New research conducted by Aquapak Polymers highlights that ‘recycle ready’ adhesives and fully soluble barriers can replace plastics in fibre-based packaging, making it fully recyclable in high volume recycling mills.
The new technology is non-toxic, marine safe, dissolve and subsequently biodegrades, but still provides the much-needed functionality required for household product packaging, and food and drink packaging.
The study was commissioned as the move to replace conventional, hard to recycle and single use plastics has resulted in a wide variety of fibre-based packaging formats combined with alternative functional barriers being introduced into the recovered paper recycling streams.
However, the materials currently being used to give paper the packaging functionality required for products such as food, drink and household goods, are not easily recyclable and mean that the paperboard is rejected because paper mills cannot process the paper and plastic combinations. Instead, they are incinerated or go to landfill.
Numerous benefits for fibre-based packaging
The research focused on Hydropol, a commercially available fully soluble, bio-digestible barrier polymer, which can be adhesive- or extrusion-coated onto paper. Hydropol brings a number of benefits to fibre-based packaging, including oil and grease resistance together with a high gas barrier. It has also been shown to increase some paper strength properties (tear, burst, puncture and tensile strength), allowing coated or laminated papers to be heat-sealed for ‘form, fill and seal’ fibre packaging applications.
Hydropol is designed to solublise at the typical repulping temperatures and durations used by high volume recycling mills allowing fibre to be dispersed to make new paper. Independent tests reveal that once solubilised, even when Hydropol coated paper forms 20% of the fibre furnish, it is biodegraded in the mills’ anaerobic digestion and aerobic activated sludge treatments as part of its intended use. Hydropol is non-toxic and biodegradable in the marine environment should it be littered, forming no micro-plastics.
The results of the study confirm that most laminating adhesives can disrupt the recycling loop; they can ‘lock-in’ valuable fibre and, in some cases, result in more than a quarter of fibre associated with some adhesive laminated packs being lost from the paper recycling process. Using non-repulpable laminating adhesives could consign paper and board packaging to the ‘Don’t Recycle’ category – an undesirable outcome for producers, brands and retailers who are turning to paper fibre-based packaging as the ‘green’ alternative to plastic.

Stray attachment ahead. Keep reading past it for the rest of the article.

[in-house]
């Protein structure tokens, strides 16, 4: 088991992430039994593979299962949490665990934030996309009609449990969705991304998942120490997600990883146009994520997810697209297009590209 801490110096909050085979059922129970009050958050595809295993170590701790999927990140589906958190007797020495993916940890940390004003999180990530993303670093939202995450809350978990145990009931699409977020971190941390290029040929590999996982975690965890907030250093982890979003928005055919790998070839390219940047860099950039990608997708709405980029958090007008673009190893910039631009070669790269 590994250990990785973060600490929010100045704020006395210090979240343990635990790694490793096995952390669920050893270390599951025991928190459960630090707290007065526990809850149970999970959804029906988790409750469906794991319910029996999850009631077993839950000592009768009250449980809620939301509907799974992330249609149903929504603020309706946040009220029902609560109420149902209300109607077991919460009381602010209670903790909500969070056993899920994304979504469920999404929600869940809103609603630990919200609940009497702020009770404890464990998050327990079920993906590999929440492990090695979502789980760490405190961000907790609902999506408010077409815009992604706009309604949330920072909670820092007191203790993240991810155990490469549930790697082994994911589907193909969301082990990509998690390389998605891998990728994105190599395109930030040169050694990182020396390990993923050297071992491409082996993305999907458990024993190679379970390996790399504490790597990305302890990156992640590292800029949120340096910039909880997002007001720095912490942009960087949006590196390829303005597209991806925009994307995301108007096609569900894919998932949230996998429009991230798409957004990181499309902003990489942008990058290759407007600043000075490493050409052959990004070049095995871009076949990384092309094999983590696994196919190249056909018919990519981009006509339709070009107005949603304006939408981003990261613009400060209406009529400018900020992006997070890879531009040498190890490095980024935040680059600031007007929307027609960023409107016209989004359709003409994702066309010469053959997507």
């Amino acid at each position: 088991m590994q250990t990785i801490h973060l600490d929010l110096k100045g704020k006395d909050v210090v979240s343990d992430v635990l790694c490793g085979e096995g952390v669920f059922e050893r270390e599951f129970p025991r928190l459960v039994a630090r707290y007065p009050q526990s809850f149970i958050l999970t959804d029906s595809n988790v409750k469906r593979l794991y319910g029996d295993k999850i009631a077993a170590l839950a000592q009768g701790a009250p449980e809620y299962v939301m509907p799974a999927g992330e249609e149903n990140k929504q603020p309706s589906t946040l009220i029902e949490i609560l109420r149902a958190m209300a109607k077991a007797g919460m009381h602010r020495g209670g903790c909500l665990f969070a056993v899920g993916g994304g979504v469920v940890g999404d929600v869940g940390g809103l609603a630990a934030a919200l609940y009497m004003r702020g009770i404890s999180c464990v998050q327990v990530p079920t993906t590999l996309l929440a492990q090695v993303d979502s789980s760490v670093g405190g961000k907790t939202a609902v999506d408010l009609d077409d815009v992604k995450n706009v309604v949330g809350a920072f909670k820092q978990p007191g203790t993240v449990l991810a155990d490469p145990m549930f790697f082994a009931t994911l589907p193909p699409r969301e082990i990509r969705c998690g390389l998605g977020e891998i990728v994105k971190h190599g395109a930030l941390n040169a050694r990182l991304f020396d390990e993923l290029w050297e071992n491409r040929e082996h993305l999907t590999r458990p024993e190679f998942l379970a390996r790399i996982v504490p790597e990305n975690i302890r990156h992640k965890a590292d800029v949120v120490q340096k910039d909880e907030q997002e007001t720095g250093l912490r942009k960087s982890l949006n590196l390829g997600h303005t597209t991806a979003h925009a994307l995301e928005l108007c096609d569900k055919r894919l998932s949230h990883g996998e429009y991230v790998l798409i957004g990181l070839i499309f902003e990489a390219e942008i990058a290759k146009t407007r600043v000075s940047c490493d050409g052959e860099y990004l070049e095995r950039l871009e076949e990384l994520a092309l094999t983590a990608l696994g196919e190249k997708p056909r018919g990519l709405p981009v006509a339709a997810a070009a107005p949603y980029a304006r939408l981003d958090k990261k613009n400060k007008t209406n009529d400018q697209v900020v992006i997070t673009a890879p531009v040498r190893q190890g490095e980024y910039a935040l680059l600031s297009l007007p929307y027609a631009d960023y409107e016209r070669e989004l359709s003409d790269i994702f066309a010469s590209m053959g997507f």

A goal of the circular economy approach
John Williams, chief technical officer at Aquapak and co-author of the whitepaper on the study, comments: “Maximising fibre recovery rates is the goal of a circular economy approach and the designing of recyclability in packaging should focus on the practicalities of fibre recovery in the mill and at eliminating all elements contained in packaging such as adhesives and conventional plastics, which impact on negatively on this process.
“The study illustrates the importance of designing and testing fibre-based packaging to confirm recyclability under the repulping conditions used by high volume recycling mills. In addition, the work demonstrates that ‘recycle-ready’ packaging adhesives and fully soluble, bio-digestible barrier systems are available to designers to manufacture recyclable fibre-based packaging.”
The full results of the study: ‘Designing recyclability into fibre-based packaging using fully soluble bio-digestible barrier systems’, are available online.
A closer look at Hydropol
Aquapak’s novel biodegradable, non-toxic and water-soluble polymer called Hydropol is said to be three times stronger than alternatives on the market and is designed to be used in existing thermo-processing equipment. This gives it a wider range of applications.
Hydropol enables up to 100% paper/board recovery whatever the percentage packaging makeup. The base plastic is currently used for dishwasher tablets, ingestible pill casings and soluble stitches.
Hydropol’s resistance to low temperature solubility and high barrier to elements adds functionality, providing a wider range of uses. Blown film products commercially available and made from Hydropol include garment bags, ESD bags, organic waste disposal bags and laundry bags for infection control. Its solubility makes it easy to separate from other materials, simplifying the confusing recycling options that exist for different packaging.
Extrusion coatings and laminates for paper/board applications are at customer production trial stage, including a number of home delivery and ecommerce applications, packaging for dried pet food, snacks, cooked meat and convenience food applications.
Other applications under development with customers and development partners include injection mouldings and injection moulded parts such as golf tees, non-woven fibre for applications such as wet wipes and cellulose combinations for thermoformed trays.